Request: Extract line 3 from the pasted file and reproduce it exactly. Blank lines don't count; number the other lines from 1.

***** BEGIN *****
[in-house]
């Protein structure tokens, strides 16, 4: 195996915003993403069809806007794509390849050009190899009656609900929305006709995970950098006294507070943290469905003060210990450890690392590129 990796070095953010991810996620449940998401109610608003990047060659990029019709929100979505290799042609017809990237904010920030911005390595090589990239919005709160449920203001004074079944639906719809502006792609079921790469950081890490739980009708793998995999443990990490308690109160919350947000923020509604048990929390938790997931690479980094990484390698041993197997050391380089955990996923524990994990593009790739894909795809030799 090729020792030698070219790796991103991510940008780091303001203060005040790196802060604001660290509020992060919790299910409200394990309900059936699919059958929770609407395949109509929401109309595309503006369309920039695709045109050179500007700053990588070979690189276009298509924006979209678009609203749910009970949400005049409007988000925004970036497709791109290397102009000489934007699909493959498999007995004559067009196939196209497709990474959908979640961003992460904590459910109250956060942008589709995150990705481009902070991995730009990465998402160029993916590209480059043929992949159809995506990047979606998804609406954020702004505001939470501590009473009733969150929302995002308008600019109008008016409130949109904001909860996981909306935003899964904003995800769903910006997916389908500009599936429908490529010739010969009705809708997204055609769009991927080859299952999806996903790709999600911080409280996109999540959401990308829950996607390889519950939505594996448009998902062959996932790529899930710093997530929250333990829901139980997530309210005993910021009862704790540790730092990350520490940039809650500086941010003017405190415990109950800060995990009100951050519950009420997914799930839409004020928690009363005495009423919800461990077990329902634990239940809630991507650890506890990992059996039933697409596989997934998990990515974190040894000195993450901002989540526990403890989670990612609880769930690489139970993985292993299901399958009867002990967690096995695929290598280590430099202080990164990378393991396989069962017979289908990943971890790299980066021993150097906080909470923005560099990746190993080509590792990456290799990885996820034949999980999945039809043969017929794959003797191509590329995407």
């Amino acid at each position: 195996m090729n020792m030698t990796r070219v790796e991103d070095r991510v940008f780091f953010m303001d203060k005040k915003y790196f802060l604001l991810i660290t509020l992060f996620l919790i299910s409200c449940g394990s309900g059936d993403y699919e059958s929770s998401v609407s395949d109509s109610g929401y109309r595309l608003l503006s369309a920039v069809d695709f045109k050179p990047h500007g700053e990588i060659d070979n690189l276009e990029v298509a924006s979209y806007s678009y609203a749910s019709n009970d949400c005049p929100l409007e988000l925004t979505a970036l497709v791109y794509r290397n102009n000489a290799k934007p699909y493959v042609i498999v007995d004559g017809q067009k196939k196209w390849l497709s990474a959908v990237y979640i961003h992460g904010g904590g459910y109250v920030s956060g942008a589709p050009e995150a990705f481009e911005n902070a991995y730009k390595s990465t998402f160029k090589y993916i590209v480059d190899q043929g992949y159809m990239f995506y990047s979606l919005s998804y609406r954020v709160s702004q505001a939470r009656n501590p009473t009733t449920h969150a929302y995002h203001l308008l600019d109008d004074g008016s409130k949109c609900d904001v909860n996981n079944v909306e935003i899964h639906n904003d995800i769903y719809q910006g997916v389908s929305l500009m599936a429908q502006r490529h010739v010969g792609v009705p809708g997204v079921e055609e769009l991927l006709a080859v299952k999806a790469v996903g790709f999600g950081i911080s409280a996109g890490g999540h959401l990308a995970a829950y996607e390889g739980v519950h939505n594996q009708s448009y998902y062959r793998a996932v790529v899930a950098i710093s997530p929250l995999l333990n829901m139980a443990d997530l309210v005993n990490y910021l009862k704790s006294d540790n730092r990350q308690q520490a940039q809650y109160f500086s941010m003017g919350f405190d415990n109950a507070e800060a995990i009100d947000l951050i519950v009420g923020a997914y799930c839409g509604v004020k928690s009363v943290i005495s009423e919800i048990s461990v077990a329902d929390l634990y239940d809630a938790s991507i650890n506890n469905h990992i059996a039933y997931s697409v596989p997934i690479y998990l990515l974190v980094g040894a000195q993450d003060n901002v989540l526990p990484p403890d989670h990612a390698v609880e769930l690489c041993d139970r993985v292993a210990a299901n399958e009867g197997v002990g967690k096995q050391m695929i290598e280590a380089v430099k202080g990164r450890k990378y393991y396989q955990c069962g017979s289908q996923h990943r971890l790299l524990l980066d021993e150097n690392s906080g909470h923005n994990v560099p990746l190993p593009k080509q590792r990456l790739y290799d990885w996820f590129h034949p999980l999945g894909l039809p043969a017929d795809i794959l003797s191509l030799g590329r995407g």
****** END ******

């Amino acid at each position: 195996m090729n020792m030698t990796r070219v790796e991103d070095r991510v940008f780091f953010m303001d203060k005040k915003y790196f802060l604001l991810i660290t509020l992060f996620l919790i299910s409200c449940g394990s309900g059936d993403y699919e059958s929770s998401v609407s395949d109509s109610g929401y109309r595309l608003l503006s369309a920039v069809d695709f045109k050179p990047h500007g700053e990588i060659d070979n690189l276009e990029v298509a924006s979209y806007s678009y609203a749910s019709n009970d949400c005049p929100l409007e988000l925004t979505a970036l497709v791109y794509r290397n102009n000489a290799k934007p699909y493959v042609i498999v007995d004559g017809q067009k196939k196209w390849l497709s990474a959908v990237y979640i961003h992460g904010g904590g459910y109250v920030s956060g942008a589709p050009e995150a990705f481009e911005n902070a991995y730009k390595s990465t998402f160029k090589y993916i590209v480059d190899q043929g992949y159809m990239f995506y990047s979606l919005s998804y609406r954020v709160s702004q505001a939470r009656n501590p009473t009733t449920h969150a929302y995002h203001l308008l600019d109008d004074g008016s409130k949109c609900d904001v909860n996981n079944v909306e935003i899964h639906n904003d995800i769903y719809q910006g997916v389908s929305l500009m599936a429908q502006r490529h010739v010969g792609v009705p809708g997204v079921e055609e769009l991927l006709a080859v299952k999806a790469v996903g790709f999600g950081i911080s409280a996109g890490g999540h959401l990308a995970a829950y996607e390889g739980v519950h939505n594996q009708s448009y998902y062959r793998a996932v790529v899930a950098i710093s997530p929250l995999l333990n829901m139980a443990d997530l309210v005993n990490y910021l009862k704790s006294d540790n730092r990350q308690q520490a940039q809650y109160f500086s941010m003017g919350f405190d415990n109950a507070e800060a995990i009100d947000l951050i519950v009420g923020a997914y799930c839409g509604v004020k928690s009363v943290i005495s009423e919800i048990s461990v077990a329902d929390l634990y239940d809630a938790s991507i650890n506890n469905h990992i059996a039933y997931s697409v596989p997934i690479y998990l990515l974190v980094g040894a000195q993450d003060n901002v989540l526990p990484p403890d989670h990612a390698v609880e769930l690489c041993d139970r993985v292993a210990a299901n399958e009867g197997v002990g967690k096995q050391m695929i290598e280590a380089v430099k202080g990164r450890k990378y393991y396989q955990c069962g017979s289908q996923h990943r971890l790299l524990l980066d021993e150097n690392s906080g909470h923005n994990v560099p990746l190993p593009k080509q590792r990456l790739y290799d990885w996820f590129h034949p999980l999945g894909l039809p043969a017929d795809i794959l003797s191509l030799g590329r995407g």